7 Qualities Of A Good Employee and Candidate (According to Research)
How can we define the qualities of a good employee? What do employers look for when separating the average worker from the best and brightest? While every business will have its own unique needs, there are some top employee characteristics that everyone seems to value.
Understanding these employee traits, and recognizing them in candidates, can help improve your recruitment process. Do your senior leaders value employees who are confident and self-motivated? You could assign applicants a task and see who takes the most initiative to go above and beyond the assignment.
To better understand the common qualities of a good employee that the average employer is looking for, CareerBuilder conducted a study with Harris Poll last year. They surveyed over 2,000 hiring managers and HR professionals on the subject of soft skills–those less tangible characteristics related more to personality than ability.
Some of the results may seem obvious (how many job descriptions don’t call for a candidate who is organized?), but perhaps the biggest outcome was the importance of soft skills overall. More than three quarters of respondents–77%–said soft skills are just as important as hard skills. An additional 16% described soft skills as more important than hard skills when evaluating candidates. In this post we’ll examine some of the specific qualities of a good employee hiring managers are after.
1. Strong work ethic: Setting and achieving goals
Tied for first place, a strong work ethic was clearly one of the most popular qualities hiring managers look for in a candidate. According to CareerBuilder, 73% of respondents want to see applicants demonstrate their ability to work hard. Candidates who set high goals for themselves, or respond well to stretch goals from supervisors, indicate a willingness to do more than clock in and clock out every day.
2. Dependable: Consistently following through
Also chosen by 73% of respondents, dependability can make all the difference between a candidate who usually follows through, and one who always does. Candidates who show a commitment to completing tasks on time, as assigned, during the application process will likely continue this behavior as employees.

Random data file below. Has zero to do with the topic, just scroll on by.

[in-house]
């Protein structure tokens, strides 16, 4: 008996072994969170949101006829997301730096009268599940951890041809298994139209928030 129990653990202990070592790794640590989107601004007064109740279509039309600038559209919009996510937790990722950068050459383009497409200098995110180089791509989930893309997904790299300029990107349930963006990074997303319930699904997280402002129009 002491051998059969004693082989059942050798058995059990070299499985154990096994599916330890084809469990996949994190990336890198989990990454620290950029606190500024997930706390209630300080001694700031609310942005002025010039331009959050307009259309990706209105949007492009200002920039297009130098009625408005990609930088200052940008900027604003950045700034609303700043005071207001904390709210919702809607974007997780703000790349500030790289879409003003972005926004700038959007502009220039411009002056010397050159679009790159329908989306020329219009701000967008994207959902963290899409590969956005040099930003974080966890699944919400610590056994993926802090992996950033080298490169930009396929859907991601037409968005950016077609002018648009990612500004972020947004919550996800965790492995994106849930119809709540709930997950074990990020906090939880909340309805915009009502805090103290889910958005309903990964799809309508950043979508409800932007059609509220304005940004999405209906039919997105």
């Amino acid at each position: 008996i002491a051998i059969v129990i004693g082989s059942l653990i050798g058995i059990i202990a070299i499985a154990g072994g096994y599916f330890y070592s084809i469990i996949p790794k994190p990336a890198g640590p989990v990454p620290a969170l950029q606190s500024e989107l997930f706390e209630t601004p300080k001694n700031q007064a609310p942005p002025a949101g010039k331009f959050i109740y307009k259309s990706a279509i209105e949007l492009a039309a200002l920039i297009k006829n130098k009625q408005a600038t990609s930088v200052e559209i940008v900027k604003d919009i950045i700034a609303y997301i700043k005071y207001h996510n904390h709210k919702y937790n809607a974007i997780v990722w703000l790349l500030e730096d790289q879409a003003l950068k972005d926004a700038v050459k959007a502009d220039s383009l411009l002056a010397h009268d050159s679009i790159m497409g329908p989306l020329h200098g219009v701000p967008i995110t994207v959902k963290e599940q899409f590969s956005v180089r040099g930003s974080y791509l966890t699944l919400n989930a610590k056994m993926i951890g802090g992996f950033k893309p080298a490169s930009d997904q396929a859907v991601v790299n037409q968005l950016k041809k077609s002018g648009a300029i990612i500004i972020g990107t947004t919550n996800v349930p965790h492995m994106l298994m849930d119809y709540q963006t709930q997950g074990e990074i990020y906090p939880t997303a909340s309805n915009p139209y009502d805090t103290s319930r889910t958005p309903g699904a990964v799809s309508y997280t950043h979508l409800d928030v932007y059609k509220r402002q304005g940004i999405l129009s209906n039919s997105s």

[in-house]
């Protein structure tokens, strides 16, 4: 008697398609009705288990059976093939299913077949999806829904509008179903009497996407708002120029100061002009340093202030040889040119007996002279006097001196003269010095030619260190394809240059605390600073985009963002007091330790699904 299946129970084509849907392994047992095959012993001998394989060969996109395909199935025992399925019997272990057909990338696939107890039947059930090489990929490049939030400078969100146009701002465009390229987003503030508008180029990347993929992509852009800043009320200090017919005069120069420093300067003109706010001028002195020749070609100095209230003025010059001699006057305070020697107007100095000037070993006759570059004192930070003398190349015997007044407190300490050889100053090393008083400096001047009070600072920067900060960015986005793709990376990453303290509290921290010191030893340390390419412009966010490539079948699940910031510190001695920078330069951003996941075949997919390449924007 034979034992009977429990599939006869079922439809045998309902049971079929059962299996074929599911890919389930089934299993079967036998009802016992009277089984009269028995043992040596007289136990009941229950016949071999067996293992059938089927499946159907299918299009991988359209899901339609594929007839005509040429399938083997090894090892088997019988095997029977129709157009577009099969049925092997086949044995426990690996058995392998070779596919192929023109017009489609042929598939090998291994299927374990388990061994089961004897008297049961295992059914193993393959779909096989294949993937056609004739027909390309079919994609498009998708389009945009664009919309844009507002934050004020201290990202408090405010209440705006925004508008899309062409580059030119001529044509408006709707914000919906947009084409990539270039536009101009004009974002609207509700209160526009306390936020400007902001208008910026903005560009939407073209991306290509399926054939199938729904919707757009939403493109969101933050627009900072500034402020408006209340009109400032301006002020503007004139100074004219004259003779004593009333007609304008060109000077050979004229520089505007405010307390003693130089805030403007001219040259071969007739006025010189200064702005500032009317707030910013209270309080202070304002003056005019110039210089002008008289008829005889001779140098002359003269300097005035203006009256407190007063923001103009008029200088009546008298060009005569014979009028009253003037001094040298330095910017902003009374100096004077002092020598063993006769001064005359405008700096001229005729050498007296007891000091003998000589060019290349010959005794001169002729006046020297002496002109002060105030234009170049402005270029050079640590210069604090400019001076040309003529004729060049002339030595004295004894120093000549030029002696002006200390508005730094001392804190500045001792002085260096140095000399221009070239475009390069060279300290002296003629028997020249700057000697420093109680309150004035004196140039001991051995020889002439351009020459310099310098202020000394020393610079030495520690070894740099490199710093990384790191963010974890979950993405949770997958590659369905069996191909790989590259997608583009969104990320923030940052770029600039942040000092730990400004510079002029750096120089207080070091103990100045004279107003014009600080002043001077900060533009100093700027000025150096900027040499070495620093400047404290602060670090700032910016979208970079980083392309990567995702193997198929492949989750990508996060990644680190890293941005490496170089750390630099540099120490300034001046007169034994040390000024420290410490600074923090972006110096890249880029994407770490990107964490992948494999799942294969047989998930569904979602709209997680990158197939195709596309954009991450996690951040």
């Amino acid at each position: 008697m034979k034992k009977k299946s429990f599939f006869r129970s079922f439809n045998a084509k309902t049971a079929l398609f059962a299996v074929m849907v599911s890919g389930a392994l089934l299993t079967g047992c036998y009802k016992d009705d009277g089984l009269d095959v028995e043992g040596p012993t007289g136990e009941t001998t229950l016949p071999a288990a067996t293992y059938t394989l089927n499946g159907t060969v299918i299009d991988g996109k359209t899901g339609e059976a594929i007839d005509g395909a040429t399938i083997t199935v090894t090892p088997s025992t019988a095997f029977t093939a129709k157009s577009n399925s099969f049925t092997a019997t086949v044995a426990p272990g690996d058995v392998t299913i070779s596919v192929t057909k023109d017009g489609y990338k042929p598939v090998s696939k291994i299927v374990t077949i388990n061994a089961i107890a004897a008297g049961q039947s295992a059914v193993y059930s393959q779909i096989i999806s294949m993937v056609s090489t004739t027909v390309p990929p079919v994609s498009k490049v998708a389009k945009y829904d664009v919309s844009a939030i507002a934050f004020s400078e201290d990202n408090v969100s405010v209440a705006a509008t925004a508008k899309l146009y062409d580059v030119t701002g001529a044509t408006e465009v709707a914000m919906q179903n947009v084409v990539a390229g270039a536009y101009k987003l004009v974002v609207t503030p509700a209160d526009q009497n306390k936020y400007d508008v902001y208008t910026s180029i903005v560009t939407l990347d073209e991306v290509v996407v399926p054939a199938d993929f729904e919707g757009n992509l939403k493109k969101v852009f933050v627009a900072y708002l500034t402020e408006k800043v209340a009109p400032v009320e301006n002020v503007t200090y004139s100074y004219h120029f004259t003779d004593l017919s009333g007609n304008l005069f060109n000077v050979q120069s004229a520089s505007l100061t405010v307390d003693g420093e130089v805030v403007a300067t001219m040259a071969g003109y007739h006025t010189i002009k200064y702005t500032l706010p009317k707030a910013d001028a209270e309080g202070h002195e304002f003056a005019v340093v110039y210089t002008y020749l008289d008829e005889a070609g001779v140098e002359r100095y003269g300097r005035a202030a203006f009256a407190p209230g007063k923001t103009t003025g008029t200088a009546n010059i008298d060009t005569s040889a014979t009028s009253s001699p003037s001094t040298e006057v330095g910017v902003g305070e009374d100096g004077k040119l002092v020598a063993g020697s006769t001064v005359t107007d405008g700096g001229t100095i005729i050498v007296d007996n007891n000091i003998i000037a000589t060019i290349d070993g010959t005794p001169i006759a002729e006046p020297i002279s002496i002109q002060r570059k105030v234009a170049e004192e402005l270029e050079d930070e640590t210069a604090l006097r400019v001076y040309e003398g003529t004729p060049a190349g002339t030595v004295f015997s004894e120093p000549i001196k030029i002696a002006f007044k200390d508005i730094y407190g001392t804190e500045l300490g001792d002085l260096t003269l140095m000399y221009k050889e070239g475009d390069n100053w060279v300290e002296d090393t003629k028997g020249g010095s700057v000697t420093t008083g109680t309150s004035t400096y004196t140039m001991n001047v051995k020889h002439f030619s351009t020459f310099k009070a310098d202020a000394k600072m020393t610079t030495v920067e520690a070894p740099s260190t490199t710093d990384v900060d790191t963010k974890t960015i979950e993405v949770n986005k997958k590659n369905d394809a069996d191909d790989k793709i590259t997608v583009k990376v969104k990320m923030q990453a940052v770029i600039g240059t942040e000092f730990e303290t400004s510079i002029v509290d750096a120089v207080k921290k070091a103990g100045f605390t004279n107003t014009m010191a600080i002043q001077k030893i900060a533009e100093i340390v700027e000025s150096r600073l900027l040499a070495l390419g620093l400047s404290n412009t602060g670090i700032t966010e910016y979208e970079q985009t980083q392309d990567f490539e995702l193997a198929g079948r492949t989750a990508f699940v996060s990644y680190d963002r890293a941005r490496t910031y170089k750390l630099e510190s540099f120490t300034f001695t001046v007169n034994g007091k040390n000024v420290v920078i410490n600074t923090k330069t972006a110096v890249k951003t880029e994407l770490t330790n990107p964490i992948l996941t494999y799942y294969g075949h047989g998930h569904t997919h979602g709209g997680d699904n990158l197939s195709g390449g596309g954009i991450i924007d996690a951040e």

3. Positive attitude: Creating a good environment
At a close third among respondents to the CareerBuilder survey (72%), a positive attitude has myriad benefits for individual employees and their colleagues. Positivity leads to a more productive workday, and creates a better environment for fellow employees. Great employees consistently stand out for their upbeat attitudes and earn positive reputations for themselves. One trait to look for in a candidate is their ability to acknowledge mistakes and still move forward in a positive way. This suggests they’ll be equally resilient in the workplace.
4. Self-motivated: Working effectively with little direction
Two-thirds of respondents, 66%, listed self-motivation as a key soft skill among candidates. When it comes to finding good employees, hiring managers often look for candidates who can take initiative and get work done with little to no encouragement. Sheer enthusiasm and interest in the work is often enough to drive these employees. And this self-motivation goes hand in hand with confidence–chosen by 46% as a top soft skill among candidates.
5. Team-oriented: Making the most out of collaboration
Think about the great employees you already have. Do they work well with others? Are they comfortable collaborating with a team? According to CareerBuilder, 60% of hiring managers look for team-oriented candidates during the application process. Many companies succeed based on the work of teams and entire departments, not just individuals. So as you review applications and conduct interviews, look for candidates with a history of collaboration, as well as giving and receiving constructive group feedback.
6. Effective communicator: Understanding the benefits of clarity
Another top soft skill chosen by hiring managers was communication–56% look for effective messaging from candidates. Ideal employees will understand the importance of good communication, and just how badly things can go wrong when a message is unclear or missed altogether. When looking for this quality among applicants, ask questions about their preferred methods of communication, or for examples of good communication they’ve experienced. If their responses (verbal and nonverbal) align with your expectations, they may well become a great employee.
7. Flexible: Adapting in a meaningful way
Rounding out our list is flexibility, or adaptability, chosen by 51% of respondents. A good employee will not resist change blindly, but instead embrace it and adapt to it as it proves necessary for the business. Are the candidates you interview comfortable with unknown elements of a job? Are they willing to pick up new skills and adjust to shifting goals? If your applicants can demonstrate flexibility, you can be confident they’ll adapt easily to their new work environment.
You might not entirely agree with the importance of each soft skill, but you probably have an idea of what makes a good employee for your organization. One thing to keep in mind is that not every applicant will possess every one of these research-backed qualities of a good employee–but some can be developed over time. Some candidates may not have much experience working in teams. Others may not have had to communicate with other departments, senior leaders, or external partners.
As we shift from a jobs market that favors employers to one that favors employees, don’t let issues of quality or quantity get you down. If you are confident in the skills and attributes you need in a candidate, and have developed methods to located them, you will already be one step ahead in the hunt for quality employees.
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